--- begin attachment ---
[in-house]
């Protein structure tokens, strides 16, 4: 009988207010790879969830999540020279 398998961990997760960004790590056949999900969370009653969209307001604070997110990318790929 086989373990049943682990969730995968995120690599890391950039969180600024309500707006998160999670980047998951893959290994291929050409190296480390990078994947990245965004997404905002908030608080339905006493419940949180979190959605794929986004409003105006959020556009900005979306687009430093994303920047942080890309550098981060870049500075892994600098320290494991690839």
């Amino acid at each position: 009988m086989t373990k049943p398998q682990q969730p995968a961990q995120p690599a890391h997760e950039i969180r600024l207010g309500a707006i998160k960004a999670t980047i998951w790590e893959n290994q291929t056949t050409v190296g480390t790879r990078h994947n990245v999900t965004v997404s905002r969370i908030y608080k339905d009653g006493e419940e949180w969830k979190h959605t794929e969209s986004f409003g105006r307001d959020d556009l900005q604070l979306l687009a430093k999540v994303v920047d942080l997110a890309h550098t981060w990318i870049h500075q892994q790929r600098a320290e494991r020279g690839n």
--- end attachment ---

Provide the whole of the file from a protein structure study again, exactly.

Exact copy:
[in-house]
């Protein structure tokens, strides 16, 4: 009988207010790879969830999540020279 398998961990997760960004790590056949999900969370009653969209307001604070997110990318790929 086989373990049943682990969730995968995120690599890391950039969180600024309500707006998160999670980047998951893959290994291929050409190296480390990078994947990245965004997404905002908030608080339905006493419940949180979190959605794929986004409003105006959020556009900005979306687009430093994303920047942080890309550098981060870049500075892994600098320290494991690839």
């Amino acid at each position: 009988m086989t373990k049943p398998q682990q969730p995968a961990q995120p690599a890391h997760e950039i969180r600024l207010g309500a707006i998160k960004a999670t980047i998951w790590e893959n290994q291929t056949t050409v190296g480390t790879r990078h994947n990245v999900t965004v997404s905002r969370i908030y608080k339905d009653g006493e419940e949180w969830k979190h959605t794929e969209s986004f409003g105006r307001d959020d556009l900005q604070l979306l687009a430093k999540v994303v920047d942080l997110a890309h550098t981060w990318i870049h500075q892994q790929r600098a320290e494991r020279g690839n």